The National Council on Aging has many resources to help adults build a foundation for longevity and prevent falls.  Currently, 1 in 3 adults 65+ falls each year.  Fall risks are usually the product of a combination between physical condition and environment; however, individuals with dementia are actually 4-5 times more likely to experience falls than older people without the disease.  There are many different types of brain disease that cause a wide range of physical and mental complications.  Here are a few common ways that dementia increases the risk of a  fall and what to watch for in a loved one with dementia:

Disorientation:  A large part of our stability involves awareness of surroundings, judging distances, knowing where we are and what we can expect from our environment.  When individuals with dementia become disoriented not only can they lose their ability to judge an environment properly, their increase anxiety puts them at greater risk.

Changes in gait and mobility:  As parts of the brain that coordinate our fine and gross motor skills are impacted by dementia, the way we walk and move changes dramatically.  Some types of dementia such as Parkinson’s can have a greater impact on ambulation and coordinating movement.  These changes may occur slowly over time and often a fall will alert family to the extent of the changes.

Changes in vision, hearing, and balance:  Our senses naturally decline with age; however for those with a dementia, the parts of the brain that coordinate our hearing, vision, and balance can be greatly impacted very quickly.  Any one of these senses contributes to our stability as we make our way through our homes and communities.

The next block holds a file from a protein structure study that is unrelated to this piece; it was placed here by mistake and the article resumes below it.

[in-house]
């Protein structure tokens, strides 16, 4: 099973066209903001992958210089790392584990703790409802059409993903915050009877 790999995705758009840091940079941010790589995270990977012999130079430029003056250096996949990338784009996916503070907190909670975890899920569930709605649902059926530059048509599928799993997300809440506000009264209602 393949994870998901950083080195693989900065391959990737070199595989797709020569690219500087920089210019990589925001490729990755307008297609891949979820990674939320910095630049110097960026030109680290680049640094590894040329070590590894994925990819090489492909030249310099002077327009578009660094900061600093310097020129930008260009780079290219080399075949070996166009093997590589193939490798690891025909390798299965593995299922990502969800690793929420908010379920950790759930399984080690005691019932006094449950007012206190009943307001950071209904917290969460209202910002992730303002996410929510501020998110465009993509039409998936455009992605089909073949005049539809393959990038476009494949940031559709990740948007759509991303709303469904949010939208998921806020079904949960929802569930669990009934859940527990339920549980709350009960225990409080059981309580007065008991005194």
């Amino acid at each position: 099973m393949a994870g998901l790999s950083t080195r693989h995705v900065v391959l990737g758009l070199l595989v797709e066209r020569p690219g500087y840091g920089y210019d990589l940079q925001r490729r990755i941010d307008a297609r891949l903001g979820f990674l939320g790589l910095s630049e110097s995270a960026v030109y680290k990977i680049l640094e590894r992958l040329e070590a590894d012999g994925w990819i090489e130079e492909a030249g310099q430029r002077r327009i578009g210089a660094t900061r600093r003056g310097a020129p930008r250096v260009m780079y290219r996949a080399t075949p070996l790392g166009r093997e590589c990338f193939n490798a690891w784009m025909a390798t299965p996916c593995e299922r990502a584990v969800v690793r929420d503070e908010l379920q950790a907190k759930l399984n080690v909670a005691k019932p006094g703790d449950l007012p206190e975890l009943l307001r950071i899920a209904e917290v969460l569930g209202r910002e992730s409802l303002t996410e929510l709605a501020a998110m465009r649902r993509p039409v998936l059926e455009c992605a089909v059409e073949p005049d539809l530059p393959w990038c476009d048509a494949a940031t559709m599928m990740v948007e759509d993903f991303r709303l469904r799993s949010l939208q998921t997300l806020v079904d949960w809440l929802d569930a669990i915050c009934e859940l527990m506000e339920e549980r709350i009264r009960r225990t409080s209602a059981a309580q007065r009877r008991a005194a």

No memory of present condition/ mobility limits:  The different types of dementia are often associated with a range of difficult behaviors.  These may include yelling, unfiltered speech, repeating questions, refusal of care, etc.  Wandering is quite common in those with dementia as well as a desire to return home for those in a memory care facility.  This behavior uniquely impacts the risk of a fall as individuals can be so focused on getting where they are going that they are not able to take precautions in moving safely.  Increased agitation can compound this situation as well.

Dehydration:  As we age, we naturally feel less thirsty.  This can put seniors at risk for dehydration and range of other complications such as urinary tract infections.  For those with dementia who are not able to remember their needs, this is particularly an issue.  Dizziness or lightheadedness and headache from dehydration can greatly increase the risk of a fall in addition to these other complications.

Difficulty problem solving and adapting to new environments:  Many times families will rely on professional facilities to provide nursing and day-to-day care for a loved one with dementia, especially during the mid to end stages of the disease.  Adapting to these new environments would be difficult for anyone, but especially for those with dementia.  Confusion and an inability to problem solve can increase the risk of a fall as individuals with dementia lose their sense of what is safe or not safe to do in a particular environment.